October 10th 2011

7 Tailgating Tips (plus our favorite hot wing recipe!)

So football season is here, and that means that tailgating is back in action.

If you love the game, you might be one of those who always are throwing a pre-game party… from the back of your car.

Here are our top ten tips for making sure your tailgating party is the best it can possibly be.

Bring Enough Beer

Sounds obvious, right? Well, it isn’t always. Tally up the beer that you (and whoever is with you) will possibly drink. Then, bring about 10 more. There are loads of people wandering, neighbouring tailgaters you might want to swap with, and some new friends you’ll want to make. Basically, have more than you need. And share.

Take Along Your Tickets

Yes, this sounds obvious, too, but with all the prep and planning for the pre-party, you might realize you left your tickets at home. Put them in the glove compartment the night before, and slide them in your wallet the second they are in your hands. Even better, do a pick up when you get there, so you know they are there waiting for you.

Remember Why You’re There

The pre-party is fun, but the game is even better. Dress accordingly, plan for a full day, and make sure you’re ready for the details you need during the game, such as downloading necessary(!) apps or taking along a roster.

Pack It Right

If you’re taking along a keg, a good solution to keeping it cold is to take a large trash bag, put your keg inside, and load it with ice and water. This will keep it cold for awhile, keep it leak proof (just be careful), and is a money-saving solution on what can be a money-draining day.

Make Yourself a Kit

If you tailgate frequently, consider putting together a supplies box that you’ll always take with you. A plastic tote that you can buy at the hardware store work great, because they’re heavy duty and easy to transport. Load it with items such as paper towels, plastic cutlery, disposable plates and cups, garbage bags, plastic bags, and anything else you regularly use. You might as well be safe and throw in a first aid kit, too.

Think of the Weather

Some games will be on a sunny September afternoon, hitting temperatures that require light layers, loads of sunscreen, and hats and sunglasses. Be sure to bring lots of water to hydrate yourself. For rainy days, have a few umbrellas, bags and plastic resealable bags for things you don’t want to get wet, and a tarp to bridge a gap between multiple tents. For cold days, bring loads of layers, gloves, a hat, and blankets. You can also use a grill as a fire or plug a heater into a generator. Load that thermos up with hot drinks, too!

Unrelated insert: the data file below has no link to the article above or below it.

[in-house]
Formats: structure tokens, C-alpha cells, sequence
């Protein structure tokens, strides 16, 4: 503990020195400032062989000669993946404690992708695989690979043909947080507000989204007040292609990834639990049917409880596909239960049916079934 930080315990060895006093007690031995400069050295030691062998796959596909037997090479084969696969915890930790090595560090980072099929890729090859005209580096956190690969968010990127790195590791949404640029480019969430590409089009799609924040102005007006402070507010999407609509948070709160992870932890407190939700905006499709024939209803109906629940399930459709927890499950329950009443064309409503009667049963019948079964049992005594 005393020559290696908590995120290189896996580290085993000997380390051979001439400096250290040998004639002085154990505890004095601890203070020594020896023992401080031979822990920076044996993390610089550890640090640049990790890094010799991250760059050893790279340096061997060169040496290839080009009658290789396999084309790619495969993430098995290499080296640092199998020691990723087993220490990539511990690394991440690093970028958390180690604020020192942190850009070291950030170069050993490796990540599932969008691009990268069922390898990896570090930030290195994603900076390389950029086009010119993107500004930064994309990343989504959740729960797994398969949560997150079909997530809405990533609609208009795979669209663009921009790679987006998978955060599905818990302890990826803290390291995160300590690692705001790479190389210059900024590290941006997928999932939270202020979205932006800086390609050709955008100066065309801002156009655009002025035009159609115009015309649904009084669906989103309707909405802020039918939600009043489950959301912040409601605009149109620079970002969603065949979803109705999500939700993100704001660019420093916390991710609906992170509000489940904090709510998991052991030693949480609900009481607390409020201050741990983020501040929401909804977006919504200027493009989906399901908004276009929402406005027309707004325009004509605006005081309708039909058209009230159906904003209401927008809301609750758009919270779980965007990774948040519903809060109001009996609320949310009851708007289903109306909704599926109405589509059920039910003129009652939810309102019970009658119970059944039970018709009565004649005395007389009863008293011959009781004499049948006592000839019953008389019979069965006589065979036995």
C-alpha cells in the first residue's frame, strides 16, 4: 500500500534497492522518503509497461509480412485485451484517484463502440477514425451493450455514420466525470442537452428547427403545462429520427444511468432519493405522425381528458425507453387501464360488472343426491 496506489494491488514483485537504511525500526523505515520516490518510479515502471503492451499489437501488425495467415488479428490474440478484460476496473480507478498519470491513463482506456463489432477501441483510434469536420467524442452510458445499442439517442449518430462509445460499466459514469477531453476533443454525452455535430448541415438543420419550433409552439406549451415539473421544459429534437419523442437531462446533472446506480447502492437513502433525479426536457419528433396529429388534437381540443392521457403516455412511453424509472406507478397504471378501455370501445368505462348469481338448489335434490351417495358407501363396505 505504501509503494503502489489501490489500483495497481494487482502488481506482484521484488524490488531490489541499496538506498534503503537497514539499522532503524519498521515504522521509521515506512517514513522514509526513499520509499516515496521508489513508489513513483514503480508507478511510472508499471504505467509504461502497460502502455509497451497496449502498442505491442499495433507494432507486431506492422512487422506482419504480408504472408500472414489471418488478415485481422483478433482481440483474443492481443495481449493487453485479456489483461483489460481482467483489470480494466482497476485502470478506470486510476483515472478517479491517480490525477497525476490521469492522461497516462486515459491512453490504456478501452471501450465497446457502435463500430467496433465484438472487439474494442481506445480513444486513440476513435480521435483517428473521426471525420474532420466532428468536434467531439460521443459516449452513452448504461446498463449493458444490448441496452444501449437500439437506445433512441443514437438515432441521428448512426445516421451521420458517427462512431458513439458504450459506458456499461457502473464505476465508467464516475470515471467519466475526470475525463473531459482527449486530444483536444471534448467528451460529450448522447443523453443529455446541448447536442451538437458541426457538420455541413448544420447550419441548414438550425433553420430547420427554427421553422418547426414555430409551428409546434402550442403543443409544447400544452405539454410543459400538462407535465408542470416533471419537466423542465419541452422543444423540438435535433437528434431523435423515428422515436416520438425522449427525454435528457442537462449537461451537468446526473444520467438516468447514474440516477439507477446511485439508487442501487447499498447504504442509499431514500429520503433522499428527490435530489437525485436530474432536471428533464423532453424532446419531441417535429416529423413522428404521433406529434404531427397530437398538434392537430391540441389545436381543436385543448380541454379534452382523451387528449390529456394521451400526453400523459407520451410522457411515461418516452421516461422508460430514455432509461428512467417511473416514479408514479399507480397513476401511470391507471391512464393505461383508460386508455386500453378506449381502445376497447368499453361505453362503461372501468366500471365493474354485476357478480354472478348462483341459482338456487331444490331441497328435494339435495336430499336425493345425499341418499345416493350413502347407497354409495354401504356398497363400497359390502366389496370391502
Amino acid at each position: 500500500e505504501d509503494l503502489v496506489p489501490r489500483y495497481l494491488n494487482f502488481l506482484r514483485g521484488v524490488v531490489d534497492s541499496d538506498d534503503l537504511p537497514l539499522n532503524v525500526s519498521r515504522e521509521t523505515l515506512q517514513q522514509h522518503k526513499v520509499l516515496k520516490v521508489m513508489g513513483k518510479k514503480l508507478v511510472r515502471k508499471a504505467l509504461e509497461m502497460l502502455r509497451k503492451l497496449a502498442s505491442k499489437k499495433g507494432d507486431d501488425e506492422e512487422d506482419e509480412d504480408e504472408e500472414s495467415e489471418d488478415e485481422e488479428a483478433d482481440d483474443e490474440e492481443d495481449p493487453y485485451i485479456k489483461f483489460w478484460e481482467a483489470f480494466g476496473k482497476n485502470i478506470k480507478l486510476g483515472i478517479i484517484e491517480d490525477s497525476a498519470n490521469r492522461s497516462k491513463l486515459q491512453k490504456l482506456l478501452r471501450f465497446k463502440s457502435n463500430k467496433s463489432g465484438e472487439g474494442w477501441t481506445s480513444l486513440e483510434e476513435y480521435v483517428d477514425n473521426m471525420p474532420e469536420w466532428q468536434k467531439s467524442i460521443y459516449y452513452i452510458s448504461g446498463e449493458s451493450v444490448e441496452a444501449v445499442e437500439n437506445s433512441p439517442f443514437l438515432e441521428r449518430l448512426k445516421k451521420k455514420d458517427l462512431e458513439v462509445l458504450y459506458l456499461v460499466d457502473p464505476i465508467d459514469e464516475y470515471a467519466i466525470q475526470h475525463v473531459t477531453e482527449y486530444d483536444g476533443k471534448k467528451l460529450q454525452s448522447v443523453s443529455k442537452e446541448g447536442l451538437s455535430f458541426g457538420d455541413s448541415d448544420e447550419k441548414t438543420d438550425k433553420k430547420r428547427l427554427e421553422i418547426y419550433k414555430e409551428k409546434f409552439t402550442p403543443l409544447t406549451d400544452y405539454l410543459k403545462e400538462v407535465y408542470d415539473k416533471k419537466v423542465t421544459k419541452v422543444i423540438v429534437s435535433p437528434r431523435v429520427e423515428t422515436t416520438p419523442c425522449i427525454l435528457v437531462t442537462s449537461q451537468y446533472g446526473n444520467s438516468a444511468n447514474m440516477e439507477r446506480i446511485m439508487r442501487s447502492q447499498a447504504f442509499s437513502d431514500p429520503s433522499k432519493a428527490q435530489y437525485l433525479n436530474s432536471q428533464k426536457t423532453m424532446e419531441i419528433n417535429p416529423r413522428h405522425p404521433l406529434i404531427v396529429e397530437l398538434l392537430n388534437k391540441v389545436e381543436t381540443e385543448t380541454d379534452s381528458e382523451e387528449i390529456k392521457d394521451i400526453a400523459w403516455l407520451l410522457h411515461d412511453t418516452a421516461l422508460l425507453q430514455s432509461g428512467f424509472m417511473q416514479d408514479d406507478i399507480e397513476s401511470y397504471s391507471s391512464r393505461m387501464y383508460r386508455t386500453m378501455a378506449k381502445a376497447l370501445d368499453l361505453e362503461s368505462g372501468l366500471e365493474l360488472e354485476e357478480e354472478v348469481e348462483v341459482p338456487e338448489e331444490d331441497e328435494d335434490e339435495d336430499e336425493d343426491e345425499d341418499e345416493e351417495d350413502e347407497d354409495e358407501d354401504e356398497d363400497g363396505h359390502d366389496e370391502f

Plan Your Day

It’s going to be a long day, so make sure you plan to arrive early, about 3 or 4 hours before the game. Plan also to stay about 2 hours after the game, for fun post-party celebration (or drowning your sorrows).

Our Favorite Hot Wings

For the Wings:

Peanut oil, for frying
1 1/2 cups flour
Salt and pepper
4 tablespoons good chili powder, divided
1 1/2 teaspoons garlic powder
3 pounds split chicken wings
1/2 cup red wine vinegar
2 tablespoons chipotle chiles in adobo sauce, pureed
1 tablespoon spicy mustard
2 tablespoons maple syrup
1/2 cup unsalted butter

Heat 2 inches of the peanut oil in a large pan with high sides until a thermometer registers 375 degrees F.

Mix together the flour, salt and pepper to taste, 1 tablespoon of the chili powder and the garlic powder in a bowl. Season the wings with salt and pepper. Toss with the flour mixture to lightly coat, tapping off excess. Add the wings to the oil in batches and fry until golden brown and cooked through, about 8 to 10 minutes. Transfer to a paper-towel-lined plate using a slotted spoon.

Put the vinegar, chipotles, the remaining  chili powder in a saute pan. Bring to a simmer. Remove from the heat. Whisk in the mustard, 1 teaspoon salt, maple syrup, and butter until smooth. Add the wings and toss to coat.

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Andrew's Biography

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Andrew loves art and design, and pursues his studies in his final year at the Ontario College of Art and Design. He loves seeking out new artists and giving them their dues, and in his spare time, focuses on his own abstract sculpture.